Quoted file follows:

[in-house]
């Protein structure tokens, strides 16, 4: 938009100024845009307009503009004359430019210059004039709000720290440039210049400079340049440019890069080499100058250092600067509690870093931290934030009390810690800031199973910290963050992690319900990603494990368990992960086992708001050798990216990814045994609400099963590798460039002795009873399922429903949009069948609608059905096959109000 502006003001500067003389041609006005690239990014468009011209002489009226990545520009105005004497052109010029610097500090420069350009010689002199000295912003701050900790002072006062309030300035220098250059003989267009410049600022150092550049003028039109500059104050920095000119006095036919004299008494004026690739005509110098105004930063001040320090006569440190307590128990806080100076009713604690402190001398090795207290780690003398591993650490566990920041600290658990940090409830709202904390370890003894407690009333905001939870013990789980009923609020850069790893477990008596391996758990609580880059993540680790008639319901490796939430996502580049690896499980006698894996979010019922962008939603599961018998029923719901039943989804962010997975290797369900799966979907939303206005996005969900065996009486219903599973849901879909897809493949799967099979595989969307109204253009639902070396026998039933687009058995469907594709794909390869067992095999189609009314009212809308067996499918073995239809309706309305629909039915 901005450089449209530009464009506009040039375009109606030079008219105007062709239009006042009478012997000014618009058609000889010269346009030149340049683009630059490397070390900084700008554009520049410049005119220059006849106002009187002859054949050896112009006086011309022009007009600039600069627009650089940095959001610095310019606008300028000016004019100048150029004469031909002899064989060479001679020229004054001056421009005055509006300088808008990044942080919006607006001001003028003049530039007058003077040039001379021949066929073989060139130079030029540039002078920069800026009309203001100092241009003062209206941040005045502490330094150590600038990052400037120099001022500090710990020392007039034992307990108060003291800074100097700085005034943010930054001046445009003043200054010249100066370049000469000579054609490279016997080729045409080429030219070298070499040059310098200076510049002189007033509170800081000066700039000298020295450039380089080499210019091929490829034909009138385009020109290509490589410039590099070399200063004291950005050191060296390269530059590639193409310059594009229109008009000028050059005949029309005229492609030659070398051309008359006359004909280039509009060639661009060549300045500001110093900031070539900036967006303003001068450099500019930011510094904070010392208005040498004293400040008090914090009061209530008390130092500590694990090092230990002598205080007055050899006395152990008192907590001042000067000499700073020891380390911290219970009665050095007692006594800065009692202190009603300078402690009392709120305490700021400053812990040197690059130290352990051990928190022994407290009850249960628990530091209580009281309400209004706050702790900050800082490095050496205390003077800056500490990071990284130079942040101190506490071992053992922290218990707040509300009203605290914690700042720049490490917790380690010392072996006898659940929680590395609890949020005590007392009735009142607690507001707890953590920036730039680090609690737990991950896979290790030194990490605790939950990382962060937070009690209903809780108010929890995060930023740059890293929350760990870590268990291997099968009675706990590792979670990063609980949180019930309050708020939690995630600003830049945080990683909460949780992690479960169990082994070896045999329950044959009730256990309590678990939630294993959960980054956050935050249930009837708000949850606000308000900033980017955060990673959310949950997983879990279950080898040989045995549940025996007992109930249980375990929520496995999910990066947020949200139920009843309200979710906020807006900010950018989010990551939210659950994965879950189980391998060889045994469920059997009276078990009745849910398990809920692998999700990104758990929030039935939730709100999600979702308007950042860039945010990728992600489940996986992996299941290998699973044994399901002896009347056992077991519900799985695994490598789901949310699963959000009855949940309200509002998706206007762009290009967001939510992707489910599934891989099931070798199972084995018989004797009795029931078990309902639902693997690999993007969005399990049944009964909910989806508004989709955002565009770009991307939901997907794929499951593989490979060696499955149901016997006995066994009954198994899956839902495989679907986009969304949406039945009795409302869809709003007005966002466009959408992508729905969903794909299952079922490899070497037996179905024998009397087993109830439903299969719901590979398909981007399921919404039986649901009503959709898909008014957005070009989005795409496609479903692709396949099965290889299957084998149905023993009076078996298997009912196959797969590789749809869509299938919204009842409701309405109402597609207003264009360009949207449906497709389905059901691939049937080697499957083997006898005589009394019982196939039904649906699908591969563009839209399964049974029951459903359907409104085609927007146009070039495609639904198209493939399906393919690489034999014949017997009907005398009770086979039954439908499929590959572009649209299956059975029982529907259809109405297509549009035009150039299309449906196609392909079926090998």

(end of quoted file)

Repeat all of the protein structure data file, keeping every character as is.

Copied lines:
[in-house]
């Protein structure tokens, strides 16, 4: 938009100024845009307009503009004359430019210059004039709000720290440039210049400079340049440019890069080499100058250092600067509690870093931290934030009390810690800031199973910290963050992690319900990603494990368990992960086992708001050798990216990814045994609400099963590798460039002795009873399922429903949009069948609608059905096959109000 502006003001500067003389041609006005690239990014468009011209002489009226990545520009105005004497052109010029610097500090420069350009010689002199000295912003701050900790002072006062309030300035220098250059003989267009410049600022150092550049003028039109500059104050920095000119006095036919004299008494004026690739005509110098105004930063001040320090006569440190307590128990806080100076009713604690402190001398090795207290780690003398591993650490566990920041600290658990940090409830709202904390370890003894407690009333905001939870013990789980009923609020850069790893477990008596391996758990609580880059993540680790008639319901490796939430996502580049690896499980006698894996979010019922962008939603599961018998029923719901039943989804962010997975290797369900799966979907939303206005996005969900065996009486219903599973849901879909897809493949799967099979595989969307109204253009639902070396026998039933687009058995469907594709794909390869067992095999189609009314009212809308067996499918073995239809309706309305629909039915 901005450089449209530009464009506009040039375009109606030079008219105007062709239009006042009478012997000014618009058609000889010269346009030149340049683009630059490397070390900084700008554009520049410049005119220059006849106002009187002859054949050896112009006086011309022009007009600039600069627009650089940095959001610095310019606008300028000016004019100048150029004469031909002899064989060479001679020229004054001056421009005055509006300088808008990044942080919006607006001001003028003049530039007058003077040039001379021949066929073989060139130079030029540039002078920069800026009309203001100092241009003062209206941040005045502490330094150590600038990052400037120099001022500090710990020392007039034992307990108060003291800074100097700085005034943010930054001046445009003043200054010249100066370049000469000579054609490279016997080729045409080429030219070298070499040059310098200076510049002189007033509170800081000066700039000298020295450039380089080499210019091929490829034909009138385009020109290509490589410039590099070399200063004291950005050191060296390269530059590639193409310059594009229109008009000028050059005949029309005229492609030659070398051309008359006359004909280039509009060639661009060549300045500001110093900031070539900036967006303003001068450099500019930011510094904070010392208005040498004293400040008090914090009061209530008390130092500590694990090092230990002598205080007055050899006395152990008192907590001042000067000499700073020891380390911290219970009665050095007692006594800065009692202190009603300078402690009392709120305490700021400053812990040197690059130290352990051990928190022994407290009850249960628990530091209580009281309400209004706050702790900050800082490095050496205390003077800056500490990071990284130079942040101190506490071992053992922290218990707040509300009203605290914690700042720049490490917790380690010392072996006898659940929680590395609890949020005590007392009735009142607690507001707890953590920036730039680090609690737990991950896979290790030194990490605790939950990382962060937070009690209903809780108010929890995060930023740059890293929350760990870590268990291997099968009675706990590792979670990063609980949180019930309050708020939690995630600003830049945080990683909460949780992690479960169990082994070896045999329950044959009730256990309590678990939630294993959960980054956050935050249930009837708000949850606000308000900033980017955060990673959310949950997983879990279950080898040989045995549940025996007992109930249980375990929520496995999910990066947020949200139920009843309200979710906020807006900010950018989010990551939210659950994965879950189980391998060889045994469920059997009276078990009745849910398990809920692998999700990104758990929030039935939730709100999600979702308007950042860039945010990728992600489940996986992996299941290998699973044994399901002896009347056992077991519900799985695994490598789901949310699963959000009855949940309200509002998706206007762009290009967001939510992707489910599934891989099931070798199972084995018989004797009795029931078990309902639902693997690999993007969005399990049944009964909910989806508004989709955002565009770009991307939901997907794929499951593989490979060696499955149901016997006995066994009954198994899956839902495989679907986009969304949406039945009795409302869809709003007005966002466009959408992508729905969903794909299952079922490899070497037996179905024998009397087993109830439903299969719901590979398909981007399921919404039986649901009503959709898909008014957005070009989005795409496609479903692709396949099965290889299957084998149905023993009076078996298997009912196959797969590789749809869509299938919204009842409701309405109402597609207003264009360009949207449906497709389905059901691939049937080697499957083997006898005589009394019982196939039904649906699908591969563009839209399964049974029951459903359907409104085609927007146009070039495609639904198209493939399906393919690489034999014949017997009907005398009770086979039954439908499929590959572009649209299956059975029982529907259809109405297509549009035009150039299309449906196609392909079926090998």